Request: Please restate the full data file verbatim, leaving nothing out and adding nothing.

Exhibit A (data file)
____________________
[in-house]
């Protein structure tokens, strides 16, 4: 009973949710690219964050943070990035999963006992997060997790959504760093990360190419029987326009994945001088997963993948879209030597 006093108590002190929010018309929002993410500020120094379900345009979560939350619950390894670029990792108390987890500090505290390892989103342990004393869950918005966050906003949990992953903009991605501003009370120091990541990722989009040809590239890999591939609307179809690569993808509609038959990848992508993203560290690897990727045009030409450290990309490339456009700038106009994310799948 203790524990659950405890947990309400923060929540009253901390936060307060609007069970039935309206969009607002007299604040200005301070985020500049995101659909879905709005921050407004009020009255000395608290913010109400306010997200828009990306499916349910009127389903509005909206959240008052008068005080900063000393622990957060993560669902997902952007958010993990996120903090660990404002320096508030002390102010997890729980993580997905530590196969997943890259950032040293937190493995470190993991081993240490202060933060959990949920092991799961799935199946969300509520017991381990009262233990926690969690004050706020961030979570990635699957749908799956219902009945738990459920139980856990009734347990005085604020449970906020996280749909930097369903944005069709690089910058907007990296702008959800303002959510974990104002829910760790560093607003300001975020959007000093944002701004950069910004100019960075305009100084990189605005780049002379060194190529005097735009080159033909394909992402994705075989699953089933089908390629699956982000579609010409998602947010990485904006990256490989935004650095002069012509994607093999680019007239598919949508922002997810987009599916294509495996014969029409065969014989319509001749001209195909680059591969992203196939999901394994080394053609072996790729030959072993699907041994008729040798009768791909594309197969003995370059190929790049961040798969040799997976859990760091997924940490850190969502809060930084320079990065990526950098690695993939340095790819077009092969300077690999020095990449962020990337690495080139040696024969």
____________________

[in-house]
């Protein structure tokens, strides 16, 4: 009973949710690219964050943070990035999963006992997060997790959504760093990360190419029987326009994945001088997963993948879209030597 006093108590002190929010018309929002993410500020120094379900345009979560939350619950390894670029990792108390987890500090505290390892989103342990004393869950918005966050906003949990992953903009991605501003009370120091990541990722989009040809590239890999591939609307179809690569993808509609038959990848992508993203560290690897990727045009030409450290990309490339456009700038106009994310799948 203790524990659950405890947990309400923060929540009253901390936060307060609007069970039935309206969009607002007299604040200005301070985020500049995101659909879905709005921050407004009020009255000395608290913010109400306010997200828009990306499916349910009127389903509005909206959240008052008068005080900063000393622990957060993560669902997902952007958010993990996120903090660990404002320096508030002390102010997890729980993580997905530590196969997943890259950032040293937190493995470190993991081993240490202060933060959990949920092991799961799935199946969300509520017991381990009262233990926690969690004050706020961030979570990635699957749908799956219902009945738990459920139980856990009734347990005085604020449970906020996280749909930097369903944005069709690089910058907007990296702008959800303002959510974990104002829910760790560093607003300001975020959007000093944002701004950069910004100019960075305009100084990189605005780049002379060194190529005097735009080159033909394909992402994705075989699953089933089908390629699956982000579609010409998602947010990485904006990256490989935004650095002069012509994607093999680019007239598919949508922002997810987009599916294509495996014969029409065969014989319509001749001209195909680059591969992203196939999901394994080394053609072996790729030959072993699907041994008729040798009768791909594309197969003995370059190929790049961040798969040799997976859990760091997924940490850190969502809060930084320079990065990526950098690695993939340095790819077009092969300077690999020095990449962020990337690495080139040696024969």